TRIGGER WARNING: rape, sexual assault, sexual violence, depression and suicidal ideation

Rape has a longer lasting and more severe impact than other types of trauma. Without support, the after-effects of rape can lead survivors to consider suicide. This is a first-person testimony of how being raped affected the writer mentally, long after the physical effects had healed.

‘Both of the times I was raped, my body received treatment but my mind did not. A year after the first time it was a similar scenario but a different monster, and the second time there was a lot more blood. It is devastating how the body gets priority medical attention, as if the mind was not present the entire time, as if they don’t both require equal amounts of attention, as if they are not both experiencing the trauma.

‘With time, my pelvic pain stopped, and my swollen vaginal and throat tissue shrank back to normal. My wounds disappeared. I finished my PrEP prescription, and all my tests continually came back negative. My body was restored back to health every time. However, my mind had not been attended to even once.

‘I became an apparition of the girl I used to be, probably because I would have rather been dead than to live with the pain. When I finally found the words to reach out, the people I told did not believe me, or they could not handle my reality and consequently withdrew from me. Alcohol was a temporary escape. However, death offered a permanent solution, and I considered it.

‘“NO ONE DESERVES TO BE RAPED,” read the caption of Khensani Maseko’s last Instagram post. The image attached was of two dates; her birthday and the day she took her life. After allegedly being raped by her boyfriend in May 2018, the 23-year-old Rhodes University student reported the rape on Monday 30 July. Her family was notified. They visited the university for a meeting the following day and opted to take Khensani home. The university’s investigation and support team were due to meet with her the following Monday, but on Friday 3 August, Khensani died by suicide at home in Johannesburg. Multiple articles mention how Khensani’s behaviour had altered during the preceding months, yet nothing had been done to help her.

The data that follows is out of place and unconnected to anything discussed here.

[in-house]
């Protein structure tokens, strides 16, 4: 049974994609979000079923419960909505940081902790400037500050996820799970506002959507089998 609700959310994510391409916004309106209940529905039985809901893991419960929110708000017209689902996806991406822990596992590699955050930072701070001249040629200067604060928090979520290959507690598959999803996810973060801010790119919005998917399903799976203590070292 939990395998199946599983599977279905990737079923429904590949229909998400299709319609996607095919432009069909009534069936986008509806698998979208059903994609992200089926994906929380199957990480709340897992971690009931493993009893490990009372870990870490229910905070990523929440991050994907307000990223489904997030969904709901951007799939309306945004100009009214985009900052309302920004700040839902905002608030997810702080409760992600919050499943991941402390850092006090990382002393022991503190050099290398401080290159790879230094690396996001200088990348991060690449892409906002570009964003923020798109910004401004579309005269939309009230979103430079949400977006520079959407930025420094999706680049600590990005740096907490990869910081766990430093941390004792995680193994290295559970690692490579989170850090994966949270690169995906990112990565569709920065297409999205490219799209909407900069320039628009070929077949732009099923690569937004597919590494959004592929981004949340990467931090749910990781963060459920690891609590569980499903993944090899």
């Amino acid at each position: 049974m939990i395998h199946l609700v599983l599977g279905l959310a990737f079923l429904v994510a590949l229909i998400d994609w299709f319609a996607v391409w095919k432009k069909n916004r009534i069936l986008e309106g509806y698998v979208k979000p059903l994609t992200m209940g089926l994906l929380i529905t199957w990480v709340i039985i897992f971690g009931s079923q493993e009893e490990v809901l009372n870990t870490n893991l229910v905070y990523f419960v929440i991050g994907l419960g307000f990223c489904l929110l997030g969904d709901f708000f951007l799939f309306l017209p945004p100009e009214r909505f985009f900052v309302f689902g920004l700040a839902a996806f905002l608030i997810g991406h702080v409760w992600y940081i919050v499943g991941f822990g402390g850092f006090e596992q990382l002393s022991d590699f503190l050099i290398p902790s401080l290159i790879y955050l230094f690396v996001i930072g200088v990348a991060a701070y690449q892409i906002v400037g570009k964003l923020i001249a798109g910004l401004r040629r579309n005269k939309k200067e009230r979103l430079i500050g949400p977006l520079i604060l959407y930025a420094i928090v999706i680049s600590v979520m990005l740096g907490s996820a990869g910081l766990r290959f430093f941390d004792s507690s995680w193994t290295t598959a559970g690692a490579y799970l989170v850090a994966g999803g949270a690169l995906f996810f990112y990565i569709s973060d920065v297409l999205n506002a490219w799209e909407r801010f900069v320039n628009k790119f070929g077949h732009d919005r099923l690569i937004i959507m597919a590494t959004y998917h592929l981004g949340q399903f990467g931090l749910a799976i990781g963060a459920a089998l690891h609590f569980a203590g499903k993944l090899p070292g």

‘I am left reeling at how easily the pros of ending your life can seem to outweigh the cons. When I would make my lists, there would always be a reason to stay alive another day. I painfully grieved Khensani’s death because in this lifetime, she was unable to subdue the pain, and she was unable to get the healing she deserved.

‘On my journey, I realised that I had to be my own hero. As my body healed, I had to believe that my mind could also be restored back to health. I found online resources to help me understand what I was experiencing mentally, that there was a name for it. I had to understand how my mind was dealing with the trauma and find healthy coping mechanisms that actually suited my lifestyle. I attended a support group and just listened. I was not alone. Unable to afford consecutive therapy, I would hold onto the counselling I received.

‘I have learnt that healing takes time. Unfortunately, the mind is more complex [than the body] and it is a daily task. Every day requires the decision to be better and not be consumed by the darkness that lurks in the memories of these experiences. Forgetting does not seem to be a viable option, and I don’t think it ever will be. However, instead of longing to rest in peace, I decided to live in peace.’

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Women who report their rapes will receive physical treatment and perhaps initial counselling immediately afterwards, but in the South African context, counselling and psychological services are often inadequate. Rape survivors often do not report at all, and are left to deal with the consequences alone.

Resources for survivors struggling with mental health and post-traumatic stress: 

Rape Crisis 24 counselling: 021 447 9762

If you are suffering from after-effects of rape, like depression and suicidal thoughts, visit the South African Depression & Anxiety Group for free hotlines, resources and support. There are people willing to just listen and hopefully help you begin your healing.

If you are a student, here is a list of university resources available to survivors of sexual violence. Your university should also offer free counselling services to help you recover.